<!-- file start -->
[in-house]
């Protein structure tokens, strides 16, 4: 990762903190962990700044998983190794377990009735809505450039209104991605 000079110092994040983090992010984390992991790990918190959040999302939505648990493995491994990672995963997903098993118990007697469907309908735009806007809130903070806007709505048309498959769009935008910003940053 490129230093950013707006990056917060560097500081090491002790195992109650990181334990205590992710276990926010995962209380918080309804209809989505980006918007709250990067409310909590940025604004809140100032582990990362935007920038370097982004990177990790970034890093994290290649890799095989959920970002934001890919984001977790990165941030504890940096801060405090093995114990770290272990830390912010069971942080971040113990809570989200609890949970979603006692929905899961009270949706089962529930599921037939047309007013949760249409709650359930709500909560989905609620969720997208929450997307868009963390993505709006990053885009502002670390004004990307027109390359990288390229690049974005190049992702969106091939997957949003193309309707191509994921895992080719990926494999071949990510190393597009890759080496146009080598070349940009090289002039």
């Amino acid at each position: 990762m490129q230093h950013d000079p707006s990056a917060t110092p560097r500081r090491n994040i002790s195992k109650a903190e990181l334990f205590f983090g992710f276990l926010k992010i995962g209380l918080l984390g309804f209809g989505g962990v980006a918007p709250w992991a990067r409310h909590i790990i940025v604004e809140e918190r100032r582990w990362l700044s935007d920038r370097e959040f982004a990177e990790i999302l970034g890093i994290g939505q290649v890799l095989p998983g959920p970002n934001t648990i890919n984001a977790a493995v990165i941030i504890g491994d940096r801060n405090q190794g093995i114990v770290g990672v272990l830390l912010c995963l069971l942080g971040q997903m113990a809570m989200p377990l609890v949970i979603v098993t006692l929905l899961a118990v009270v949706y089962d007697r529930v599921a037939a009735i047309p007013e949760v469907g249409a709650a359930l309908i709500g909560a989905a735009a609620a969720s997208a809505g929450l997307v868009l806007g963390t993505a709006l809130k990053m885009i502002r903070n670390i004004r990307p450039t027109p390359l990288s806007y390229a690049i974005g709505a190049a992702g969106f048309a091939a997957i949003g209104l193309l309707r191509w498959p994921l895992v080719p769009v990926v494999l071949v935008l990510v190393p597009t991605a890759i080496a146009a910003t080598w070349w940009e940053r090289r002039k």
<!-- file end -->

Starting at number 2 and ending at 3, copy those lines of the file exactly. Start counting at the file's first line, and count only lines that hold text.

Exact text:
């Protein structure tokens, strides 16, 4: 990762903190962990700044998983190794377990009735809505450039209104991605 000079110092994040983090992010984390992991790990918190959040999302939505648990493995491994990672995963997903098993118990007697469907309908735009806007809130903070806007709505048309498959769009935008910003940053 490129230093950013707006990056917060560097500081090491002790195992109650990181334990205590992710276990926010995962209380918080309804209809989505980006918007709250990067409310909590940025604004809140100032582990990362935007920038370097982004990177990790970034890093994290290649890799095989959920970002934001890919984001977790990165941030504890940096801060405090093995114990770290272990830390912010069971942080971040113990809570989200609890949970979603006692929905899961009270949706089962529930599921037939047309007013949760249409709650359930709500909560989905609620969720997208929450997307868009963390993505709006990053885009502002670390004004990307027109390359990288390229690049974005190049992702969106091939997957949003193309309707191509994921895992080719990926494999071949990510190393597009890759080496146009080598070349940009090289002039």
């Amino acid at each position: 990762m490129q230093h950013d000079p707006s990056a917060t110092p560097r500081r090491n994040i002790s195992k109650a903190e990181l334990f205590f983090g992710f276990l926010k992010i995962g209380l918080l984390g309804f209809g989505g962990v980006a918007p709250w992991a990067r409310h909590i790990i940025v604004e809140e918190r100032r582990w990362l700044s935007d920038r370097e959040f982004a990177e990790i999302l970034g890093i994290g939505q290649v890799l095989p998983g959920p970002n934001t648990i890919n984001a977790a493995v990165i941030i504890g491994d940096r801060n405090q190794g093995i114990v770290g990672v272990l830390l912010c995963l069971l942080g971040q997903m113990a809570m989200p377990l609890v949970i979603v098993t006692l929905l899961a118990v009270v949706y089962d007697r529930v599921a037939a009735i047309p007013e949760v469907g249409a709650a359930l309908i709500g909560a989905a735009a609620a969720s997208a809505g929450l997307v868009l806007g963390t993505a709006l809130k990053m885009i502002r903070n670390i004004r990307p450039t027109p390359l990288s806007y390229a690049i974005g709505a190049a992702g969106f048309a091939a997957i949003g209104l193309l309707r191509w498959p994921l895992v080719p769009v990926v494999l071949v935008l990510v190393p597009t991605a890759i080496a146009a910003t080598w070349w940009e940053r090289r002039k």